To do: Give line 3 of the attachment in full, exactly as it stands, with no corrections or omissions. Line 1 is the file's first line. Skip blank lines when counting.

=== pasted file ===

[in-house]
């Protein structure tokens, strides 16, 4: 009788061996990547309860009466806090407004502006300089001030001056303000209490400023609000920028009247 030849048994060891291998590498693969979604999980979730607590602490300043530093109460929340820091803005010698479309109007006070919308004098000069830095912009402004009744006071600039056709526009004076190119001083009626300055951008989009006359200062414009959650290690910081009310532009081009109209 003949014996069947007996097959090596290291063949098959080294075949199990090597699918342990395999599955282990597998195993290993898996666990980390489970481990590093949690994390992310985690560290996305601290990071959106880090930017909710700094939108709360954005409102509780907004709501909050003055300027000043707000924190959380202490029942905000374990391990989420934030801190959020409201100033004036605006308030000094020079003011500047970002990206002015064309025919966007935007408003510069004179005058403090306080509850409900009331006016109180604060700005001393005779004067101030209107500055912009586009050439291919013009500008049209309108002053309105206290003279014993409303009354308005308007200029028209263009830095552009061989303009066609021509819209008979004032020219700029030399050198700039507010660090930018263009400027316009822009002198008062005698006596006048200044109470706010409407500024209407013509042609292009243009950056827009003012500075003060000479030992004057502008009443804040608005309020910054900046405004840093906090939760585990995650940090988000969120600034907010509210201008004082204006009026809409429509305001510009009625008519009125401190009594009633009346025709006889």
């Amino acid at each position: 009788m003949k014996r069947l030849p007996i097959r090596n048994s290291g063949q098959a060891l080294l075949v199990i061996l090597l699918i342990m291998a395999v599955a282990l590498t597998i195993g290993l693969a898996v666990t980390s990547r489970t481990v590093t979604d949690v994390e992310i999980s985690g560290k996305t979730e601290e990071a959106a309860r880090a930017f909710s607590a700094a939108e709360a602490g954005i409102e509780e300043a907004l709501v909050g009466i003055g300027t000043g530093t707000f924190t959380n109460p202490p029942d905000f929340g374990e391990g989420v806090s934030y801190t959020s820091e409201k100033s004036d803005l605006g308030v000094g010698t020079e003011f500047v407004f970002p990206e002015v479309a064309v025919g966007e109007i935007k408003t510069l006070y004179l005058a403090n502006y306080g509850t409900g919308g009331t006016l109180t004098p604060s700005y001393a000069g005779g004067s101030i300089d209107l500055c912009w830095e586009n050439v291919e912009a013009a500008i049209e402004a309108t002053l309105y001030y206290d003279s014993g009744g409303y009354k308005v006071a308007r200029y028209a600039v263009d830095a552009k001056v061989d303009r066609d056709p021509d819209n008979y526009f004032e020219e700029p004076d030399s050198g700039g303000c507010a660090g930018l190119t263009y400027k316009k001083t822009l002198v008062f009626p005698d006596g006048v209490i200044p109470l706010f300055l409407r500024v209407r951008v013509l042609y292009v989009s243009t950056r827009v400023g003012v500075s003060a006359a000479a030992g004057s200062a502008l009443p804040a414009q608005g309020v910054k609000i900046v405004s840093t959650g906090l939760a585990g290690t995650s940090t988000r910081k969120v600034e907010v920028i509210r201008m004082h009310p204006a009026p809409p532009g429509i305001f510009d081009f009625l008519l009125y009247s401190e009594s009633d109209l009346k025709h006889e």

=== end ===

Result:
């Amino acid at each position: 009788m003949k014996r069947l030849p007996i097959r090596n048994s290291g063949q098959a060891l080294l075949v199990i061996l090597l699918i342990m291998a395999v599955a282990l590498t597998i195993g290993l693969a898996v666990t980390s990547r489970t481990v590093t979604d949690v994390e992310i999980s985690g560290k996305t979730e601290e990071a959106a309860r880090a930017f909710s607590a700094a939108e709360a602490g954005i409102e509780e300043a907004l709501v909050g009466i003055g300027t000043g530093t707000f924190t959380n109460p202490p029942d905000f929340g374990e391990g989420v806090s934030y801190t959020s820091e409201k100033s004036d803005l605006g308030v000094g010698t020079e003011f500047v407004f970002p990206e002015v479309a064309v025919g966007e109007i935007k408003t510069l006070y004179l005058a403090n502006y306080g509850t409900g919308g009331t006016l109180t004098p604060s700005y001393a000069g005779g004067s101030i300089d209107l500055c912009w830095e586009n050439v291919e912009a013009a500008i049209e402004a309108t002053l309105y001030y206290d003279s014993g009744g409303y009354k308005v006071a308007r200029y028209a600039v263009d830095a552009k001056v061989d303009r066609d056709p021509d819209n008979y526009f004032e020219e700029p004076d030399s050198g700039g303000c507010a660090g930018l190119t263009y400027k316009k001083t822009l002198v008062f009626p005698d006596g006048v209490i200044p109470l706010f300055l409407r500024v209407r951008v013509l042609y292009v989009s243009t950056r827009v400023g003012v500075s003060a006359a000479a030992g004057s200062a502008l009443p804040a414009q608005g309020v910054k609000i900046v405004s840093t959650g906090l939760a585990g290690t995650s940090t988000r910081k969120v600034e907010v920028i509210r201008m004082h009310p204006a009026p809409p532009g429509i305001f510009d081009f009625l008519l009125y009247s401190e009594s009633d109209l009346k025709h006889e």